Indian Man Waits 68 Years for Academic Award

April 17, 2012

Unlocking Word Meanings
Read the following words/expressions found in today’s article.

1. supposed (adj.) [suh-pohzd, -poh-zid] – expected to happen
Example: I am supposed to be at a meeting today, but I am too sick to be there.

2. mention (v.) [men-shuhn] – to briefly talk or write about something
Example: The winner mentioned the name of his parents in his speech. 

3. dummy (n.) [duhm-ee] – a copy or representation of something, often lacking some features of the original
Example: Food dummies are displayed so customers can imagine what the real food looks like.

4. partition (v.) [pahr-tish-uhn, per-] – to divide or to separate
Example: The kingdom was partitioned into north and south.

5. extremist (n.) [ik-stree-mist]  – a person who supports a belief with extreme loyalty
ExampleExtremists believe that changing the government will improve the country.

Read the text below.

An Indian man was finally given a gold medal for academic performance six decades after winning the award.

Dinanath Malhotra, who owns a publishing company in Delhi, was supposed to receive a gold medal for being top of his Master of Arts in Punjab University in Lahore back in 1944.

At the award ceremony, he received a dummy medal, because the original gold medal was to be imported from England. But the gold medal never arrived.

Then, in 1947, the Indian subcontinent was partitioned, making the city of Lahore part of Pakistan and separate from India. Malhotra left Lahore to live in India, and eventually forgot about his award.

Years later, at a meeting with the Indian Publishers Union, he casually mentioned the award to a senior official of the Human Resources Development Ministry. The official later spoke to Punjab University's vice-chancellor, who agreed that the medal should be awarded to Malhotra in Lahore.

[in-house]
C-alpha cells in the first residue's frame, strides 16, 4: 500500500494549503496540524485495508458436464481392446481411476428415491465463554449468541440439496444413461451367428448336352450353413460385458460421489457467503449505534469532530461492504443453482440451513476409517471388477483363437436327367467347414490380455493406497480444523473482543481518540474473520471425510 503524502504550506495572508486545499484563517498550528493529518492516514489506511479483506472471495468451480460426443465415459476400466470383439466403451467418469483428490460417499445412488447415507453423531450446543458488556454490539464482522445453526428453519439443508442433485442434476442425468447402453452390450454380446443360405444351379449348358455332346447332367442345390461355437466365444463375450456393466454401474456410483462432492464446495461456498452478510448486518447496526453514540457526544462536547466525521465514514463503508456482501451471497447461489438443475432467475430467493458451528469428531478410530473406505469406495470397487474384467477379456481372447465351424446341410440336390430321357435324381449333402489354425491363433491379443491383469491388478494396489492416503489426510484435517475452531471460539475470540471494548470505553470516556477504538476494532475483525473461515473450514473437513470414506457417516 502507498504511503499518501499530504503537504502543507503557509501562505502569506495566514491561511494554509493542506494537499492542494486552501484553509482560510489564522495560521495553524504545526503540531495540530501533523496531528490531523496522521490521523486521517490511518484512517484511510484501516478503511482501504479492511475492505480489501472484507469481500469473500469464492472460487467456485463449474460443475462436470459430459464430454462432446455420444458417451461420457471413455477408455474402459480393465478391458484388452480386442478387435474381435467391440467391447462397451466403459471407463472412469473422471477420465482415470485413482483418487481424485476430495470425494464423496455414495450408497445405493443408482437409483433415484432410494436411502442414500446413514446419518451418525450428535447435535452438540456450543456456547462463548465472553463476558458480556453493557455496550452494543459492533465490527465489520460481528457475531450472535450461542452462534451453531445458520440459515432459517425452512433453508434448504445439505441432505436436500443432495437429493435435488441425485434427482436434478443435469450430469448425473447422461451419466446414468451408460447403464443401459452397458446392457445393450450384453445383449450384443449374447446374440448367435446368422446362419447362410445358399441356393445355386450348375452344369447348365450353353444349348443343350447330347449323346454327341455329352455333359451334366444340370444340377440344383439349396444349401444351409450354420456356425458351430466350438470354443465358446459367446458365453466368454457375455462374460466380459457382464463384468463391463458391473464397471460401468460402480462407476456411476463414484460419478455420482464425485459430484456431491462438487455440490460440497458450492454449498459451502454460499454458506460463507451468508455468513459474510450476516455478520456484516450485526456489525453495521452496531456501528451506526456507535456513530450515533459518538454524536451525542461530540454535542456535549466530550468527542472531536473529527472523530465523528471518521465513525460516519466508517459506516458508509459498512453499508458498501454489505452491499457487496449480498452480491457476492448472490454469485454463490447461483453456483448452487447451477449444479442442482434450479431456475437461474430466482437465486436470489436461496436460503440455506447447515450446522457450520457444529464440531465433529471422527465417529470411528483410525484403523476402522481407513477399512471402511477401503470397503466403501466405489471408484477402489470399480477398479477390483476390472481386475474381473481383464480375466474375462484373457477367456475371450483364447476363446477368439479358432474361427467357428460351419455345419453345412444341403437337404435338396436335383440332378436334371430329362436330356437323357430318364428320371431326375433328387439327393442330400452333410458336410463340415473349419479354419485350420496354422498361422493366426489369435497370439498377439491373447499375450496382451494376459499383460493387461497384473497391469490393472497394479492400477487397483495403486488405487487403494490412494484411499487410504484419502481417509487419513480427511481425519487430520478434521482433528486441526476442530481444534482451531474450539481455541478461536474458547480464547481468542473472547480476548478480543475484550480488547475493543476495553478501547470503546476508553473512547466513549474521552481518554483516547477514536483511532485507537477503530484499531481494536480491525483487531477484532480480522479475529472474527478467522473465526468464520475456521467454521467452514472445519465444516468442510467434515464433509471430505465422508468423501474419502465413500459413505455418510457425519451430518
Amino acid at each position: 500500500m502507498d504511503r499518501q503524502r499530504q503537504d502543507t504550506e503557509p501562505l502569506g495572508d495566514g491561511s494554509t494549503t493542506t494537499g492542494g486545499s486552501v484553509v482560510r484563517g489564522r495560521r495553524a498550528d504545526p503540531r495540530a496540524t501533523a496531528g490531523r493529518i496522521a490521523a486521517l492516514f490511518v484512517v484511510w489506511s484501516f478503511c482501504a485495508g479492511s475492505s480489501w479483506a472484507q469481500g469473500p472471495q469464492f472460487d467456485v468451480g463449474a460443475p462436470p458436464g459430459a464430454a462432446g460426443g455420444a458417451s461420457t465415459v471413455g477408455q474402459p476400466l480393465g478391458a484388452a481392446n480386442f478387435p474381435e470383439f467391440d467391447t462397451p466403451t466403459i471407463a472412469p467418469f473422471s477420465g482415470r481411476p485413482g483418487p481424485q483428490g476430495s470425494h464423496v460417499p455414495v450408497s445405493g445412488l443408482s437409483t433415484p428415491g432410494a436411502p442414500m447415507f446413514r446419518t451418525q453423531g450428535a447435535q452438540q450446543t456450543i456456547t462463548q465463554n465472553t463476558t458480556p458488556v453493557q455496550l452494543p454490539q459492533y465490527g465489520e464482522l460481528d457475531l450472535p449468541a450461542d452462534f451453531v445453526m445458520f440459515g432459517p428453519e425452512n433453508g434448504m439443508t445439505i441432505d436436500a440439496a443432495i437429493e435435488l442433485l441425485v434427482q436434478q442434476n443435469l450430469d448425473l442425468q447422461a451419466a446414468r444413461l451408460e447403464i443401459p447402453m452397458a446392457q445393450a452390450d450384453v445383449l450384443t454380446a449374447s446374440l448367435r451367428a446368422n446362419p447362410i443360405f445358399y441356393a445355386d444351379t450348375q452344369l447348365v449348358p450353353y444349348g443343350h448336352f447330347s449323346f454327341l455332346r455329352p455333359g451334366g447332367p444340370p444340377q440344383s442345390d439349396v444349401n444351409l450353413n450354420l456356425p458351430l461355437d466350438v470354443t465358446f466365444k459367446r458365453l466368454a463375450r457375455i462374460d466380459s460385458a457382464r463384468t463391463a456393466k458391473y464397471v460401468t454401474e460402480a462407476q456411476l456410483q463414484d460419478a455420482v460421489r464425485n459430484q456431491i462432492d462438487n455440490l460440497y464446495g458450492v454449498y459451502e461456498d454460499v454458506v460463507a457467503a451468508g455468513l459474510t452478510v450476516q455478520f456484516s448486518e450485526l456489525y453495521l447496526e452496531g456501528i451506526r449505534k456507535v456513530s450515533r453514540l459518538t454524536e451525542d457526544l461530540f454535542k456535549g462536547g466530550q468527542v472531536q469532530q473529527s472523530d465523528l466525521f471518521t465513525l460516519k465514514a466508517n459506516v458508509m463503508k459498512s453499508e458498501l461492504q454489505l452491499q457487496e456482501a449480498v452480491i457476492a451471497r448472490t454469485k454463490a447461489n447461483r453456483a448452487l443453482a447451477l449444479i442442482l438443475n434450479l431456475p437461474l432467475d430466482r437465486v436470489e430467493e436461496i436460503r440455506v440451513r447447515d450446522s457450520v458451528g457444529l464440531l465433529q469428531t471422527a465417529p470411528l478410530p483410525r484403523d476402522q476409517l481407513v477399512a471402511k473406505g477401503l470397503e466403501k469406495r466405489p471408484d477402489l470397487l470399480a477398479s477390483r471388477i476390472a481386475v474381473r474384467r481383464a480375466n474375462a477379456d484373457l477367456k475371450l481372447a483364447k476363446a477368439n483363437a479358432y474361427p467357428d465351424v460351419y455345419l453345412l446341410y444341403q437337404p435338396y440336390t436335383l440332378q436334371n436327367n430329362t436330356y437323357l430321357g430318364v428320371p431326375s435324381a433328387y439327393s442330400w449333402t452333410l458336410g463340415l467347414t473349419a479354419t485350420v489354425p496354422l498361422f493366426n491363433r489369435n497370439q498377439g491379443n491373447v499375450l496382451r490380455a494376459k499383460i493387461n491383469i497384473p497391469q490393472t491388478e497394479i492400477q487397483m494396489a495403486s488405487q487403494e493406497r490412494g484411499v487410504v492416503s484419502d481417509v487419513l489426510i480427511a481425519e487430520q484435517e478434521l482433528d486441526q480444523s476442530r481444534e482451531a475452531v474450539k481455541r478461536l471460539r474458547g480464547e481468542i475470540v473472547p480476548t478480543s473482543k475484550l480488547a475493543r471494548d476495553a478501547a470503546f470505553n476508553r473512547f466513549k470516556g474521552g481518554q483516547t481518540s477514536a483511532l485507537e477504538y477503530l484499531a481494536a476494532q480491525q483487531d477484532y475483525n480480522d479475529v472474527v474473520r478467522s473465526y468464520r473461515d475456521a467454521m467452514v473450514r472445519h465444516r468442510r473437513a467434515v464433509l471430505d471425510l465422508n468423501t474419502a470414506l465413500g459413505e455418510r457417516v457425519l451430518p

In November 2008, Malhotra was supposed to travel to Lahore. Yet his receiving the medal was delayed again. Extremists had attacked the city of Mumbai, forcing Malhotra to cancel his trip.

Now 90, Malhotra finally received the award at the Pakistani High Commission in Delhi, after 68 years of waiting. Malhotra feels sad that he missed the chance to visit Lahore. He had admired the people and the way of life there during his youth.

However, Malhotra believes getting the medal is a great honor, not only for him but for the academic groups in India and Pakistan.

Viewpoint Discussion
Enjoy a discussion with your tutor. 

Discussion A

     How important are academic awards?
     Do you think Malhotra’s academic award still matters 68 years after he won it? Please explain your answer.

Discussion B

     The separation of Pakistan from India affected many lives. In what other ways do you think people can be affected when countries are partitioned?
     Malhotra says he regrets missing the opportunity to visit Lahore, the city of his youth. Why do you think some people get attached to the places of their youth?


April 17, 2012